(2.) You disgrace and disparage yourselves by it. While you think hereby to keep up your authority, and make yourselves great and formidable, you really prostitute your authority, and render your selves mean and contemptible, and give just occasion to those you abuse to think as ill of you as you say of them, though they dare not speak it out. You declare plainly,

[1.] That you are slaves to your own passions, which is as toilsome and dishonorable a slavery as a man can be in: you say that in the heat of passion, which you yourselves could scarce turn your tongues to if you were sober and calm, and thereby proclaim passion king over you, that great leviathan who is king over all the children of pride, Job 41: 34.

[2.] That you are not masters of your own reason; your anger is a fit of madness, and for the time your wisdom is departed from you. When in wrath you call others fools, the reproach returns upon your own heads. Some of this foul ill-favored language you use to give, carries along with it its own conviction of absurdity. You will call him a “dog,” whom you see to be a man, and a “bastard,” whom you really take to be legitimate: and what sense is there in this? Does this become one who pretends to reason? Blush at it for shame, and resolve never again to make such a fool of thyself.

3  Consider how obnoxious you yourselves are to the righteous judgment of God. If you seriously retire into your own hearts, and impartially reflect upon your own ways, you will find that you have much more reason to reproach yourselves for your provocations against God, than to fall foul upon your servants or others for their defects in their duty to you. We ought to forbear threatening, and to moderate it, (Eph. 6: 9) for what would become of us if God should enter into judgment with us? When we taunt others for their dullness and folly, their carelessness and forgetfulness, we ought to remember the same things against ourselves, and then we shall only give just and gentle reproofs, and not senseless and furious reproaches. Holy Job restrained himself from the heats of passion, with this consideration, (Job 31:14.) What then shall I do when God rises up? And when he visits, what shall I answer him? Think not that the strength of your passion will be a sufficient excuse for the indecencies of your language.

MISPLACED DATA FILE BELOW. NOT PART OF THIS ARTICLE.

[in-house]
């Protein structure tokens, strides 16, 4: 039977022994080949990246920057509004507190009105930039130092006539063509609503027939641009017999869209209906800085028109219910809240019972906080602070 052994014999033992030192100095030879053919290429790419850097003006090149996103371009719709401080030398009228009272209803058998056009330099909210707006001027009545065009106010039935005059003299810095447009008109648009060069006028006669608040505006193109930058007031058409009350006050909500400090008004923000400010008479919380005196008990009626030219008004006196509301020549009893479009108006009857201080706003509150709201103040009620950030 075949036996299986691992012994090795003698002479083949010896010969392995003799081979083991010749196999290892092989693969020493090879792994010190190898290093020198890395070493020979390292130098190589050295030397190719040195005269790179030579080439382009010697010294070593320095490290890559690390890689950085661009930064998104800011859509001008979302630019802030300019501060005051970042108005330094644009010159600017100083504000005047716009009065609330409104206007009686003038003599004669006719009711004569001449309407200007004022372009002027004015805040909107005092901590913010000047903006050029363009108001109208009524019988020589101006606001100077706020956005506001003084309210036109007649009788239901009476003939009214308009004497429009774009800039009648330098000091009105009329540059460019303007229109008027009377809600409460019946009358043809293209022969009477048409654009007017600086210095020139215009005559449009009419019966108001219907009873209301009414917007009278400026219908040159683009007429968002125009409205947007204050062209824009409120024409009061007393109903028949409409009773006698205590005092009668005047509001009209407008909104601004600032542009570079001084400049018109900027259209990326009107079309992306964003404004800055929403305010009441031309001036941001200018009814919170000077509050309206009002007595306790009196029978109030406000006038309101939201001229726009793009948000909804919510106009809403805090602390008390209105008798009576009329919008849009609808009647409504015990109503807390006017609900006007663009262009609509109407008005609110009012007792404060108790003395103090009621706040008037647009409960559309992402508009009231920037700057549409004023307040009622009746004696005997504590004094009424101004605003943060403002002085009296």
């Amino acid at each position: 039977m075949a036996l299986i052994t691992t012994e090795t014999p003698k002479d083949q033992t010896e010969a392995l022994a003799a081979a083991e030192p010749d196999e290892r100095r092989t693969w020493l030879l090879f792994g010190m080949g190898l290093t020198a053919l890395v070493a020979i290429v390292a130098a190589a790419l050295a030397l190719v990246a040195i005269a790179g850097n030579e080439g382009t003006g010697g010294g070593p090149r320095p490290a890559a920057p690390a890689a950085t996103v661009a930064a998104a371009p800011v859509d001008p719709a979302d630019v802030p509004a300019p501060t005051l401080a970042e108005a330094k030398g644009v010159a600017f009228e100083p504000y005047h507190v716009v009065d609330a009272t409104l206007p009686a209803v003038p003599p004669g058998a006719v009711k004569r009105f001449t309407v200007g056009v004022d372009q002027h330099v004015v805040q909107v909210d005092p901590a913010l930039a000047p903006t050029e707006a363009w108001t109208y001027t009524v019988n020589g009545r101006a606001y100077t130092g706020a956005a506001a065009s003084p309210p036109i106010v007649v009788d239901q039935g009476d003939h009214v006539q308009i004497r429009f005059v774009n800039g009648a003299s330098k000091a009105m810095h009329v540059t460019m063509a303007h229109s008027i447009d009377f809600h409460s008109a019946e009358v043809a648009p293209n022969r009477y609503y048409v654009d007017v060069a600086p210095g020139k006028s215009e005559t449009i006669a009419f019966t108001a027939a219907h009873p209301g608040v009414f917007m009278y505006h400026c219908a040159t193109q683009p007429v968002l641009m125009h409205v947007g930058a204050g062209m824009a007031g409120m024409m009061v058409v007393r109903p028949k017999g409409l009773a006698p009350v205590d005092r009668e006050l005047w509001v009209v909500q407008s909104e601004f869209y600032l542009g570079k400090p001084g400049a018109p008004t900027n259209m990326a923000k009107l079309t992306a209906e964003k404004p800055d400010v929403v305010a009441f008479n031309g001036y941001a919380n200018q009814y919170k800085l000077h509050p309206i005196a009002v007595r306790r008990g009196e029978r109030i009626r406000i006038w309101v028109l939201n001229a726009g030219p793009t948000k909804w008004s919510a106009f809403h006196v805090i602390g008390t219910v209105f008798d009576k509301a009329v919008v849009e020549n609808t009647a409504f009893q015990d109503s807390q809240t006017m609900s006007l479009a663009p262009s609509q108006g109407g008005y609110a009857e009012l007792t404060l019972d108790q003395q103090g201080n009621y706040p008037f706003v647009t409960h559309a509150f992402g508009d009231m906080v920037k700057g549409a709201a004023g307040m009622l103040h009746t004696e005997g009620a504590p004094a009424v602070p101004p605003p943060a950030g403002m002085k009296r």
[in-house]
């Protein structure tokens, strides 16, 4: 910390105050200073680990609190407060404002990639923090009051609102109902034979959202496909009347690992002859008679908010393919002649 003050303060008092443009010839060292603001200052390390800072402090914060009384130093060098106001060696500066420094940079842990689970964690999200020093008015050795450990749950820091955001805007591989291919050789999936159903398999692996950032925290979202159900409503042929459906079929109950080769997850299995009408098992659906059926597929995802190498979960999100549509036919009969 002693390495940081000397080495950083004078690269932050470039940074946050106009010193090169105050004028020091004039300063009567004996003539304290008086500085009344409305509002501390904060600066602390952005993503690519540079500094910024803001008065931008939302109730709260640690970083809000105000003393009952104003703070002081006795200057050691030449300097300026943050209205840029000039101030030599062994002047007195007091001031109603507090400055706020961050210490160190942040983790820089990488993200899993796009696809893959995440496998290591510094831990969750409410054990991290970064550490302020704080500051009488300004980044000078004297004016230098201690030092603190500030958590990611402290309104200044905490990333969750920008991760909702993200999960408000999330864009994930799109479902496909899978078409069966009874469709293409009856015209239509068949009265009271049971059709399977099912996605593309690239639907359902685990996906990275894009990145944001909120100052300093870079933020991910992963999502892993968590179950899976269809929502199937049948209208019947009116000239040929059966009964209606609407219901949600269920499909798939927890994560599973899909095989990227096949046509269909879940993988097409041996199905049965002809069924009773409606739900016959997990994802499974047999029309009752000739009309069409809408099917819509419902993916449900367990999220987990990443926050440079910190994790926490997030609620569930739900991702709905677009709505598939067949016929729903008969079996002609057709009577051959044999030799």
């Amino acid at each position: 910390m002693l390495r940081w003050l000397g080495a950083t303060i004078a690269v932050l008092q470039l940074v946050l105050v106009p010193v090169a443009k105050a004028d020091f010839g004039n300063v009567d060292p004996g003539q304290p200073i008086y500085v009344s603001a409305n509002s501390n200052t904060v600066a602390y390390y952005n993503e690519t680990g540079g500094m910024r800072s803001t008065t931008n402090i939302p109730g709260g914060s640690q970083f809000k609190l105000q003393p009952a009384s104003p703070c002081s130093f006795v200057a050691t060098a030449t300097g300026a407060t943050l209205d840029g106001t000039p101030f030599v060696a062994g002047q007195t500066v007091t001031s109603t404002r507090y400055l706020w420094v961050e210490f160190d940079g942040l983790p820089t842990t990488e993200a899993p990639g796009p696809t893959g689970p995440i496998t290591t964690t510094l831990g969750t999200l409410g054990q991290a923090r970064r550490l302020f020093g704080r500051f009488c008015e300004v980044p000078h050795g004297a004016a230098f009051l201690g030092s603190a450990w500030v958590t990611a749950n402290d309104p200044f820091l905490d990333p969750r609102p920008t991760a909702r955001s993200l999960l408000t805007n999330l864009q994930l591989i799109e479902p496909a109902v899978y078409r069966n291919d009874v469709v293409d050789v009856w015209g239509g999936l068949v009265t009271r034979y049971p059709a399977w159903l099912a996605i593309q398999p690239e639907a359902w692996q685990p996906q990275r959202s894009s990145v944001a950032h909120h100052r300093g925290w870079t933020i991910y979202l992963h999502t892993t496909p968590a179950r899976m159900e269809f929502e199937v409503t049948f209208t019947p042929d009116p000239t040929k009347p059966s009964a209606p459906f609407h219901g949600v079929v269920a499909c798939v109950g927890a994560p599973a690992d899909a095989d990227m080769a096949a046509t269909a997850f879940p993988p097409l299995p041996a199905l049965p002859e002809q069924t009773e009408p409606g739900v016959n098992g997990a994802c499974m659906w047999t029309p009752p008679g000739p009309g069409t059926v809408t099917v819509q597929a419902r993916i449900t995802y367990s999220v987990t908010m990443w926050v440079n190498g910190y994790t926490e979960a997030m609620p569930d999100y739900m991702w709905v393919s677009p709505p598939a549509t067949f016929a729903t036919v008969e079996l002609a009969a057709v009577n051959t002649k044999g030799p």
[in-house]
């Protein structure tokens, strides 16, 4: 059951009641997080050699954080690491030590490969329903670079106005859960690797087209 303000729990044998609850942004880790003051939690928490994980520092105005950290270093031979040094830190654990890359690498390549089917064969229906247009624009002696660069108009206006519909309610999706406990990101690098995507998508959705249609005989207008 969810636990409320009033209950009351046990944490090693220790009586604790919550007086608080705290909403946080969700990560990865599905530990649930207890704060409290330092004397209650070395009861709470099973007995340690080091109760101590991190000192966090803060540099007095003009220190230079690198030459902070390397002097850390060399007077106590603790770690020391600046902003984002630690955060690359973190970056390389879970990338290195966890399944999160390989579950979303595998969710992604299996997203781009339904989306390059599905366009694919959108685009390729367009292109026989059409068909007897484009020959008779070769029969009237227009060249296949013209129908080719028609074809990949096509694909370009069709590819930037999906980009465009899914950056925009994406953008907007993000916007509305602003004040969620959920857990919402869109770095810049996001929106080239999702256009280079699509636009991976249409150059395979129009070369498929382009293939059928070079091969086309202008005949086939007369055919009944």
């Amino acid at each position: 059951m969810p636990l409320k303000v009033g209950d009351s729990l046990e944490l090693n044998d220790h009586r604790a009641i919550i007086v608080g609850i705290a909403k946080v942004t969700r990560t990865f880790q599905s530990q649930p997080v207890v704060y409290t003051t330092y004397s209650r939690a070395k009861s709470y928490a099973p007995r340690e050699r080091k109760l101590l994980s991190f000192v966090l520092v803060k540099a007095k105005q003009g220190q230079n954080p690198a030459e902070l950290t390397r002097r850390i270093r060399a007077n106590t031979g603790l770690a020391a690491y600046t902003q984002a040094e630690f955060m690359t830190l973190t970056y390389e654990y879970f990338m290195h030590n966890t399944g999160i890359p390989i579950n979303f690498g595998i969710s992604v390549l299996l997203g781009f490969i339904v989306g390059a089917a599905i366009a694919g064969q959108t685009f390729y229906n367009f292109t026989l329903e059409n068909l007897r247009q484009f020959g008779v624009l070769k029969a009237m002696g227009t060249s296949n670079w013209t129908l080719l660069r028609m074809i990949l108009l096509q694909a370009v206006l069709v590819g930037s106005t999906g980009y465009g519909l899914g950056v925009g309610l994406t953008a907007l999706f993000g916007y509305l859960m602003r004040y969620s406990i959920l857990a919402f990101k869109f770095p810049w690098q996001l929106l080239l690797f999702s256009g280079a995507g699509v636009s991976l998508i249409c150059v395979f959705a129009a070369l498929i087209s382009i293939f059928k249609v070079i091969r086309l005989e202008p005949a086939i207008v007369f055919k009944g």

The sin of the heart will never justify the sin of the tongue; but on the contrary, the sin of the tongue will aggravate the sin of the heart. Resolve therefore for the future, whenever your heart is hot within you, that you will keep your mouth as with a bridle.